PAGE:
You Throw, I’ll Catch


Life’s lessons often come at you in ways you don’t expect, writes Glenn Scott. And when they do, you better have your mitts ready.

Mentors are important. Sometimes you find them, sometimes they find you. Chris Graham, the Grand Poopah here at New Matilda, found yours truly berating the coffee gods via the medium of Facebook. However, before finding my true calling as an NM columnist, I have previously “found” myself a great many things, including salesman, teacher, farm manager and wholesaler.

Also, for large parts of my life, musician, sound engineer, producer and studio owner. So yes, my résumé is a terrifying mess. Luckily, I’ve never had use for one, rather, I have regularly found myself the beneficiary of the knowledge, skills and benevolence of those I have met along the way….

I never dreamed of being a rockstar. I actually wanted to be Norman Mailer, or Hemingway, or Hunter S Thompson. However, as the music industry appeared a more practical solution to the question of “what do you want to do when you grow up?” (ridiculous as that may sound) I spent my teens immersed in both music and literature.

And my heroes in music where not the musicians. They were the engineers and producers behind the records. I spent countless hours in headphones dissecting the work of Trevor Horn, Robert “Mutt” Lange, Daniel Lanois, Quincy Jones. I read credits and liner notes. I subscribed to industry magazines like “Audio Technology” and “Keyboard Magazine”. And I grabbed every opportunity to get inside a recording studio that came along.

So, when presented with the opportunity to spend a week recording with Joe Camilleri (Jo Jo Zep/Black Sorrows) in his Woodstock Studios in Melbourne, it wasn’t Joe whom I was most excited to work with, but his engineer, Michael Letho. I had read articles about Michael. Interviews, gear reviews. I knew the artists he had worked with. I knew his records. Truthfully, I was a little star struck.

To that time, as a working musician I had recorded with a decent number of different engineers and producers, and was used to adapting to the varying approaches one encountered. What struck me immediately upon entering Michael’s studio (it’s always the recording engineer’s studio) was the relaxed atmosphere he cultivated.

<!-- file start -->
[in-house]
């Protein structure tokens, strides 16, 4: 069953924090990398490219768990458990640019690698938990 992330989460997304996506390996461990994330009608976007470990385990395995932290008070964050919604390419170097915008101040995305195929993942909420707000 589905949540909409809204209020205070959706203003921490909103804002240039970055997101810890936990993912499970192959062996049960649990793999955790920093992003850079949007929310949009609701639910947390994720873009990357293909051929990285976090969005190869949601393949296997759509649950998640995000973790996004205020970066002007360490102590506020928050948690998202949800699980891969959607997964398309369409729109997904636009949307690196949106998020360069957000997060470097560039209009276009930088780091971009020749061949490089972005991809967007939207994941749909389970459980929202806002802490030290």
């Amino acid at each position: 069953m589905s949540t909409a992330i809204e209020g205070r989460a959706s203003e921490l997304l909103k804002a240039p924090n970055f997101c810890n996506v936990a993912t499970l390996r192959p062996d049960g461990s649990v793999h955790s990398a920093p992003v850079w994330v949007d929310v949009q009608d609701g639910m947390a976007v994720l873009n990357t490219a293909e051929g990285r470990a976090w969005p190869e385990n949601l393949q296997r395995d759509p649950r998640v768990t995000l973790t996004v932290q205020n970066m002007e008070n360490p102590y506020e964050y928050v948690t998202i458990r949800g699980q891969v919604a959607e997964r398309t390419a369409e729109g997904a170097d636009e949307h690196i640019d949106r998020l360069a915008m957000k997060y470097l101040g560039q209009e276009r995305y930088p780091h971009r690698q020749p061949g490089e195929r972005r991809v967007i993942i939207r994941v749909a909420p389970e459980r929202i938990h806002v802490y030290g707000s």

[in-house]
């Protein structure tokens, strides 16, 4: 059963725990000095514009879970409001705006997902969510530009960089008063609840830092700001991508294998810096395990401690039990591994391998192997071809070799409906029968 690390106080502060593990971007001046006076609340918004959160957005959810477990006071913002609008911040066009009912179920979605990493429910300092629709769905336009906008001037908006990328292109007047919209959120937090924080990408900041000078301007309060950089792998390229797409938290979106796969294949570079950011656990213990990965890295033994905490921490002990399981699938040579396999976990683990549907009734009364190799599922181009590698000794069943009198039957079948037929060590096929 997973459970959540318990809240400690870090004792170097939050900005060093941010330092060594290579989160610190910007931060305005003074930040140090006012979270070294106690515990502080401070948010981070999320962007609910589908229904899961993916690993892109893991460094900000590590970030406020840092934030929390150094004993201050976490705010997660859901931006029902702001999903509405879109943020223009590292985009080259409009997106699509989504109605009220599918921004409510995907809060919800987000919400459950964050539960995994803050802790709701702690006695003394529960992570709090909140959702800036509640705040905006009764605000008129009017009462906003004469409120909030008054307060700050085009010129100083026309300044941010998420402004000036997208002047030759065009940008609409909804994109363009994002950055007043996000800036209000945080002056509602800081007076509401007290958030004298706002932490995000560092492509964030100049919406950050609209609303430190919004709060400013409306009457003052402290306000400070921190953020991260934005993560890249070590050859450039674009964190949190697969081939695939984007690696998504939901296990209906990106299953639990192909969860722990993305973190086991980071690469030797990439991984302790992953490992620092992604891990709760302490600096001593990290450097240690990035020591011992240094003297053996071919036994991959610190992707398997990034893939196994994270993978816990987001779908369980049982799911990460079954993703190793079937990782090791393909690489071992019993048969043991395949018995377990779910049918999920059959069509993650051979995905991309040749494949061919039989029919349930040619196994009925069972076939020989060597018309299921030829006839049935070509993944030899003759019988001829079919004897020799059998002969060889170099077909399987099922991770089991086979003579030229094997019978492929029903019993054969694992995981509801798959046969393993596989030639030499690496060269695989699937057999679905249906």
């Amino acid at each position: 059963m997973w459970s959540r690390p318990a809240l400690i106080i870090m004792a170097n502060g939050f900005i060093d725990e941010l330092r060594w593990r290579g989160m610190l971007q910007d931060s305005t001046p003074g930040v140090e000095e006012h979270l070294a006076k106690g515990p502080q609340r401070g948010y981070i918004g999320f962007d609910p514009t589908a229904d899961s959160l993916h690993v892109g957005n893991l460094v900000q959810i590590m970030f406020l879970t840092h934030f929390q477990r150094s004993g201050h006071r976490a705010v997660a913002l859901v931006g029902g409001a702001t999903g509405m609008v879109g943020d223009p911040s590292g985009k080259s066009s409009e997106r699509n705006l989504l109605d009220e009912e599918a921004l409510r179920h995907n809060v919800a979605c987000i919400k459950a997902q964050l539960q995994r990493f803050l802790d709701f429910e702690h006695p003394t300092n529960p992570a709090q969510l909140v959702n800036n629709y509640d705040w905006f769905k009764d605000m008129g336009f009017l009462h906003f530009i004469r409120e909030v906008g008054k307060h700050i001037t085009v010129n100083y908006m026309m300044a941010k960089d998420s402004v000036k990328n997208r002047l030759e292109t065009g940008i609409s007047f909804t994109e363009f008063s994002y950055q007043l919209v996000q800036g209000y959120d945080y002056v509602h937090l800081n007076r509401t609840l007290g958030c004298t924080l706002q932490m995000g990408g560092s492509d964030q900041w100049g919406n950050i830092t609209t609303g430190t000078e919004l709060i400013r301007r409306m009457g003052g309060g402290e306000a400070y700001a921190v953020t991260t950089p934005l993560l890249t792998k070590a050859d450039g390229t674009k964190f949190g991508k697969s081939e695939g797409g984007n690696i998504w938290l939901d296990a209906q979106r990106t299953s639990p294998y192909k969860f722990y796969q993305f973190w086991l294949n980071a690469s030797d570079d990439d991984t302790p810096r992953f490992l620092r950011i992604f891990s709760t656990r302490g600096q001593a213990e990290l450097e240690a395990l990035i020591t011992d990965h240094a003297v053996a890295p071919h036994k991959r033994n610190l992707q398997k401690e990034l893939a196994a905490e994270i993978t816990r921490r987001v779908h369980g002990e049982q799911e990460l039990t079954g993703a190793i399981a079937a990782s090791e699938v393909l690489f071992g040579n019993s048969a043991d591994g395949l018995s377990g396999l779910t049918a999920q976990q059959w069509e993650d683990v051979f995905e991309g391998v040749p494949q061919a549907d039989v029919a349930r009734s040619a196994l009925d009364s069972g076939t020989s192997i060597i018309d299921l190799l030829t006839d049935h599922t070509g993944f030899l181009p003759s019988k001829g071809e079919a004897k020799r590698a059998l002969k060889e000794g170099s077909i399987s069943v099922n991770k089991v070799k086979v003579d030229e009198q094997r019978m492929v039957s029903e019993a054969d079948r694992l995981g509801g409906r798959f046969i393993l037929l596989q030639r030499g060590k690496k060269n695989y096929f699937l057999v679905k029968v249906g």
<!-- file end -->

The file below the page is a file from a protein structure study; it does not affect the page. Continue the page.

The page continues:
Michael was warm and friendly, and seemed to be simply hanging out chatting and cracking jokes, though suddenly he was level checking, balancing headphones and asking if we’d like to play something to loosen up before Joe arrived.

Graffiti art honouring the late great Hunter S Thompson. (IMAGE: Kaj Sotala, Flickr)

I looked around and realised he had been discretely working the whole time. He had mic’d up, run cables, laid out headphones, all virtually without us noticing. And this casual, understated attitude set the tone for the entire week.

Now there are many world class engineers who have very fixed methods of getting their “sound”. Some require certain pieces of gear or microphones, some will have strict instructions for the musicians, some will have head movement restrictions for singers, some will want to replace musician’s instruments, some will want to replace musicians. Michael does none of that. He has a very simple philosophy in everything he does that has seen him work with some of the biggest names on the planet, and that philosophy is encapsulated in one of his favourite studio maxims.

“You throw, I’ll catch.”

If you work with Michael, you will hear him say this. You will hear him say it more than once. It’s his answer to a multitude of the questions that arise in the studio. And what he means is, ‘Don’t you worry about that. That’s my job. You simply do whatever it is you need to do to deliver the best performance you can and I will work with and around you, I will change and adapt to you.’

This is exceptionally liberating for a musician. And it is an exceptionally powerful posture for an engineer. It is the expression of the very essence of recording. To capture a performance.

I experienced the power of this philosophy, when, during that week in Woodstock, I suffered a moment of performance anxiety recording a piano part. Michael subtly engineered a performance from me that I would never have delivered otherwise (you can read that story here).

Since those days Michael and I have worked together many times and he has proved to be an immensely important mentor and great friend. These days, when we’re not discussing the philosophy of Peter Weir movies, the perfection of Steely Dan recordings or the insanity of Trevor Horn productions, you can often find us talking about the insights of recording and the studio as metaphor.

I have stated that I learned one of the most valuable lessons of my life back there in Woodstock Studios, and that is very true. And, upon reflection, that lesson has served me well not only in the studio but in every area of my life.

It is a lesson about taking on a certain attitude, a certain posture. An attitude of relaxed awareness and watchfulness, of adaptability and accountability, of responsibility and reliability. It is a posture of readiness, of invitation, an openness to whatever may eventuate. It is a demonstration of trust and self-belief, of trust in one’s knowledge and skills and belief in one’s natural creative ability to meet change.

It’s the willingness to look the future in the eye and say, “You throw, I’ll catch”.

Former owner of Melbourne’s Wick Studios Facility, Glenn has turned his hand to everything from music producer and venue operator to educator, wholesaler and commercial farm manager. Currently Glenn splits his time between home schooling his 14 yr old son, walking his dog Stella and his new side hustle as guest indignant rant writer for NM.